His company, Desert Snow, specializes in artificial snow like that used on movie sets. He has several more jobs to finish before the holiday rolls around at wealthy homes across the city, many owned by members of its large and diverse expatriate population.
"It is very much our busiest time of year," the Briton said. "Christmas is taken almost more seriously in Dubai than it is at home. There are as many local families taking the pictures in front of the trees as expats."
The Middle East's brashest city is increasingly embracing the trappings of Christmas in a way that would be unthinkable in more conservative parts of the Muslim world. Christmas trees adorn shopping centres and residential neighbourhoods, and high-end hotels try to outdo one another with extravagant and boozy holiday dinners.
An outdoor Christmas festival now in its second year broke its own attendance record by wooing more than 27,000 visitors over three days with caroling children's choirs, gingerbread houses and a snow fight zone.
Santa Claus is on hand to hear wishes in at least three Dubai malls, naturally including the one housing an indoor ski slope and its contingent of snow penguins. The dearth of chimneys in the sheikdom does not seem to be a problem.
It is in many ways a reflection of Dubai's emergence as a cosmopolitan, commercially minded crossroads in a region often associated with intolerance and upheaval. The city last month became the first in the Middle East to win the right to host the World Expo with a bid that emphasized its connections to the wider world.
"Dubai has taken itself one step forward to being a visibly global city. As a global city, you expect these things to happen here," said Abdulkhaleq Abdulla, professor of political science at Emirates University. "We've chosen this role. We have to get used to it."
While celebrations of Christmas have been growing in the United Arab Emirates city for several years, Dubai nonetheless retains its Islamic identity.
The call to prayer reverberates five times a day from the city's numerous mosques, and modest dress and behaviour is expected from locals and foreigners alike. The local population, outnumbered more than four to one by foreign residents, prizes its traditional values.
That includes prohibitions on immodest behaviour and public intoxication that have gotten several foreigners in legal trouble in recent years.
Still, the emirate's embrace of at least the more commercial aspects of Christmas stands out in the conservative Gulf. Neighboring Saudi Arabia's strict interpretation of Islam bans celebrations of the holiday. Kuwaiti lawmakers have criticized modest Christmas celebrations in that oil-rich country.
David Mitchell, an English engineer working in the Omani capital Muscat, travelled with his family to Dubai just to visit the Christmas festival earlier this month.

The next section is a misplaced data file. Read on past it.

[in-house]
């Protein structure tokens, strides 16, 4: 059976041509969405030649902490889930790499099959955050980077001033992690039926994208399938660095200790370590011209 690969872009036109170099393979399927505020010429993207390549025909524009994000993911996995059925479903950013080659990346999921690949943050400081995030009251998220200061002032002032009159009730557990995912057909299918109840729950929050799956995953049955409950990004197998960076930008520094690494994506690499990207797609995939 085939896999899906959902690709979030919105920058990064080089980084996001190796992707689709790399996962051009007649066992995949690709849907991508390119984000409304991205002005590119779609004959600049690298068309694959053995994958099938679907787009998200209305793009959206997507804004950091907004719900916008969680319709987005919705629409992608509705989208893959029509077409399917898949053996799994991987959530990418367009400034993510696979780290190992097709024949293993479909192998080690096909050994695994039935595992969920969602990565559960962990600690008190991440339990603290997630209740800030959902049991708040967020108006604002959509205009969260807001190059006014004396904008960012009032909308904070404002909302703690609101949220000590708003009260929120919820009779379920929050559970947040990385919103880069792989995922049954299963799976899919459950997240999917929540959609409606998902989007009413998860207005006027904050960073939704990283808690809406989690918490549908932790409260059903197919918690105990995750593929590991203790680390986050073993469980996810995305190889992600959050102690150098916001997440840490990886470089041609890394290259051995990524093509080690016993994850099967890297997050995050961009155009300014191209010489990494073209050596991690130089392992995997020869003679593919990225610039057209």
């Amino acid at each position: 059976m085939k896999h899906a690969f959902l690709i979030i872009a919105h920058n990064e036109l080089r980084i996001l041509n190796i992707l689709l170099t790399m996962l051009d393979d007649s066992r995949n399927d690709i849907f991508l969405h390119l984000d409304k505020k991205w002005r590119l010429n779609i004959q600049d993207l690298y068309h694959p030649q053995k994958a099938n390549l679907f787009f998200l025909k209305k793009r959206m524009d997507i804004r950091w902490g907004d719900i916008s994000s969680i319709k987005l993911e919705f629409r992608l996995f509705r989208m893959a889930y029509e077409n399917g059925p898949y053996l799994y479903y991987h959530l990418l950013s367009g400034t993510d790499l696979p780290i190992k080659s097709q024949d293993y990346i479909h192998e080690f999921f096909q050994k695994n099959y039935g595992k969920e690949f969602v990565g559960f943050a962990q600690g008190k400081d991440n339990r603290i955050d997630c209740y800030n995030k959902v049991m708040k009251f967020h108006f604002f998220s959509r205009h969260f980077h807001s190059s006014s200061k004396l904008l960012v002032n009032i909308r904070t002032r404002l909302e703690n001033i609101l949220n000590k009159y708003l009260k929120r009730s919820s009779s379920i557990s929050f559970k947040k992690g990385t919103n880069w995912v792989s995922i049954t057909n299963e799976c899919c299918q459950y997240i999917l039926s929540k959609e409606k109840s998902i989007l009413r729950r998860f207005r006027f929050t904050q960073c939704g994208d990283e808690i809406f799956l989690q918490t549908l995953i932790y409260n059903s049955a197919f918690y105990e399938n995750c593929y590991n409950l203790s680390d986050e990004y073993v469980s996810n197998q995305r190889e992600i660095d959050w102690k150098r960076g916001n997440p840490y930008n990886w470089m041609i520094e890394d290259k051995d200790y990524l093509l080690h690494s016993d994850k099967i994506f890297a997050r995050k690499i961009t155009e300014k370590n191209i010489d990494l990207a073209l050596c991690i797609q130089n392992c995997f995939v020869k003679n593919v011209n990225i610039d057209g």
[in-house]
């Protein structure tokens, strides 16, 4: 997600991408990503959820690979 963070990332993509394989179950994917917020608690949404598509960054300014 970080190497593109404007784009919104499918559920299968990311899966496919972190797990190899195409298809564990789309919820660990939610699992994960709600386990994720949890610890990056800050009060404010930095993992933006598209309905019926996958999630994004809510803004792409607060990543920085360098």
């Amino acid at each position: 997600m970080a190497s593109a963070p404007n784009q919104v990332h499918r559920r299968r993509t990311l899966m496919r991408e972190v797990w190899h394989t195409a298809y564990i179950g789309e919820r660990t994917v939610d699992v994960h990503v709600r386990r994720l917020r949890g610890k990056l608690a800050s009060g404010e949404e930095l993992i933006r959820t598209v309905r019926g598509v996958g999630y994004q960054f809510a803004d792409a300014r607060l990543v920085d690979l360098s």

"There's nothing like this in Oman," he said while waiting in line to take his 2 1/2-year old son, Isaac, to meet Santa. "They appreciate the Christmas spirit" in Dubai, he added.
There has been little public outcry over the increasing prominence of the holiday in the Emirates, where authorities are quick to stamp out displays of public dissent and citizens rarely air their grievances in public.
Ismail al-Issawi, a professor of Islam at the University of Sharjah, just outside Dubai, said politics and economics play a role.
"Dubai now has become an international centre with all kinds of religions. So it is up to them to make it possible for the various religions to have their holidays," he said.
The British Embassy in Dubai is using the festive season as a chance to remind its citizens of the UAE's tough drinking and public decency laws.
Its "12 Days of Christmas" awareness campaign on social media includes tweets such as "On the 5th day of #Christmas my friend said to me; If I have overdone it, please send me home."
"Part of enjoying Christmas and New Year is to stay away from trouble," said Edward Hobart, the British consul general.
Non-Muslims in Dubai are expected to respect the city's Islamic roots, meaning organizers of Christmas celebrations walk a fine line in how they present the holiday. Nativity scenes and overtly religious carols celebrating the birth of Christ are rare.
But Christmas trees, including one set up in a traffic circle fountain filled with sudsy soap to suggest snow, are in. So are Santa hats, jingle bells and palm trees swaddled in gift wrap-style red bows.
One supermarket, apparently trying to appeal to all customers, is advertising: "This Christmas: Fresh halal turkey" — a bird slaughtered according to Islamic dietary law.
There are other crossed cultural wires too.
Elliott-Scott, the artificial snow entrepreneur, said he has received requests for different coloured snow, like pink and blue.
"Someone asked once if they could have gold snow, but it looked more like yellow," he said. "We suggested: 'possibly it doesn't look the best.' Yellow snow should be avoided at all costs."